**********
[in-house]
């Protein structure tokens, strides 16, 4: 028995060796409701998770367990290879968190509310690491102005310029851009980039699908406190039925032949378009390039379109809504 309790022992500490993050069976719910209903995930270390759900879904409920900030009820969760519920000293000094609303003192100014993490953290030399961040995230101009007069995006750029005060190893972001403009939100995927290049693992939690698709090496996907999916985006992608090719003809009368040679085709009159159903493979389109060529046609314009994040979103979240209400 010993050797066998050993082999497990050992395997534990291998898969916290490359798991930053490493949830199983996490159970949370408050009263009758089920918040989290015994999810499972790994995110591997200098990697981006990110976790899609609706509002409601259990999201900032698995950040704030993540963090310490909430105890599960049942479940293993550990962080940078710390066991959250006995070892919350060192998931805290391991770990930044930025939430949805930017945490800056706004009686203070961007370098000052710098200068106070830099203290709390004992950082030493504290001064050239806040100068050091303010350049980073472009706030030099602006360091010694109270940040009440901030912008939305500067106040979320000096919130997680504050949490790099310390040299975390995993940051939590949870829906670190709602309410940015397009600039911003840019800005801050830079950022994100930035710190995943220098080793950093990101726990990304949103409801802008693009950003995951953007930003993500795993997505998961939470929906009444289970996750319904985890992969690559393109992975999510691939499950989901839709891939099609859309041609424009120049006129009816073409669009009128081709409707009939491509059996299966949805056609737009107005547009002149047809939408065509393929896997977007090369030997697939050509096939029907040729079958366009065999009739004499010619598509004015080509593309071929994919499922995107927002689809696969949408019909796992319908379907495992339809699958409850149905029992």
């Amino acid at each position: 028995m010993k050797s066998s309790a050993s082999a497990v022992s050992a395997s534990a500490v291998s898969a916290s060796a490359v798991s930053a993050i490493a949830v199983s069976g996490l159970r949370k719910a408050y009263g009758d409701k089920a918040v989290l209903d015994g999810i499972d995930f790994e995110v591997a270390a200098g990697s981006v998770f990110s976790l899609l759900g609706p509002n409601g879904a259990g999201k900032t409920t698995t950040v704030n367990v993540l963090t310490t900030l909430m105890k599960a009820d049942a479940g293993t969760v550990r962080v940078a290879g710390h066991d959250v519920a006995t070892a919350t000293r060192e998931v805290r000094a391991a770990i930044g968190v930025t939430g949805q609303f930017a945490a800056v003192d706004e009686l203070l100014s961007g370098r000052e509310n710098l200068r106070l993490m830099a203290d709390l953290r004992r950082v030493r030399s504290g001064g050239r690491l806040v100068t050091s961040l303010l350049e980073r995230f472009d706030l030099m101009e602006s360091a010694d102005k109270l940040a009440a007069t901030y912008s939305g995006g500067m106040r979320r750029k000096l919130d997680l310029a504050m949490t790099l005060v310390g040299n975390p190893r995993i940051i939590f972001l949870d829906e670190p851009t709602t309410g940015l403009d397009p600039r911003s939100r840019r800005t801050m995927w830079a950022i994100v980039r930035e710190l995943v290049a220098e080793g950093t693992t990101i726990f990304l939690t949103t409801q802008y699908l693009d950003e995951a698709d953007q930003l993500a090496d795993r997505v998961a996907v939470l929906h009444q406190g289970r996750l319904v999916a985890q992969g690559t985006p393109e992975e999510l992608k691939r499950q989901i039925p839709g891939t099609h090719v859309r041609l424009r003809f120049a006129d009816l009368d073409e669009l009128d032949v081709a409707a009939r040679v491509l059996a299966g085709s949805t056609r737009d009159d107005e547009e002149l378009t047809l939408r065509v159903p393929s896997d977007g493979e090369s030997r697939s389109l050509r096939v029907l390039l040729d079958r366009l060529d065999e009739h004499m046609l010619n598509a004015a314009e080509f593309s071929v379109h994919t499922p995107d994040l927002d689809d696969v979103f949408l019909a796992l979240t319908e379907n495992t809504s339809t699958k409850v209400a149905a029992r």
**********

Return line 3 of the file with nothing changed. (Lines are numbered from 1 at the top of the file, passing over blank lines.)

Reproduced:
């Amino acid at each position: 028995m010993k050797s066998s309790a050993s082999a497990v022992s050992a395997s534990a500490v291998s898969a916290s060796a490359v798991s930053a993050i490493a949830v199983s069976g996490l159970r949370k719910a408050y009263g009758d409701k089920a918040v989290l209903d015994g999810i499972d995930f790994e995110v591997a270390a200098g990697s981006v998770f990110s976790l899609l759900g609706p509002n409601g879904a259990g999201k900032t409920t698995t950040v704030n367990v993540l963090t310490t900030l909430m105890k599960a009820d049942a479940g293993t969760v550990r962080v940078a290879g710390h066991d959250v519920a006995t070892a919350t000293r060192e998931v805290r000094a391991a770990i930044g968190v930025t939430g949805q609303f930017a945490a800056v003192d706004e009686l203070l100014s961007g370098r000052e509310n710098l200068r106070l993490m830099a203290d709390l953290r004992r950082v030493r030399s504290g001064g050239r690491l806040v100068t050091s961040l303010l350049e980073r995230f472009d706030l030099m101009e602006s360091a010694d102005k109270l940040a009440a007069t901030y912008s939305g995006g500067m106040r979320r750029k000096l919130d997680l310029a504050m949490t790099l005060v310390g040299n975390p190893r995993i940051i939590f972001l949870d829906e670190p851009t709602t309410g940015l403009d397009p600039r911003s939100r840019r800005t801050m995927w830079a950022i994100v980039r930035e710190l995943v290049a220098e080793g950093t693992t990101i726990f990304l939690t949103t409801q802008y699908l693009d950003e995951a698709d953007q930003l993500a090496d795993r997505v998961a996907v939470l929906h009444q406190g289970r996750l319904v999916a985890q992969g690559t985006p393109e992975e999510l992608k691939r499950q989901i039925p839709g891939t099609h090719v859309r041609l424009r003809f120049a006129d009816l009368d073409e669009l009128d032949v081709a409707a009939r040679v491509l059996a299966g085709s949805t056609r737009d009159d107005e547009e002149l378009t047809l939408r065509v159903p393929s896997d977007g493979e090369s030997r697939s389109l050509r096939v029907l390039l040729d079958r366009l060529d065999e009739h004499m046609l010619n598509a004015a314009e080509f593309s071929v379109h994919t499922p995107d994040l927002d689809d696969v979103f949408l019909a796992l979240t319908e379907n495992t809504s339809t699958k409850v209400a149905a029992r």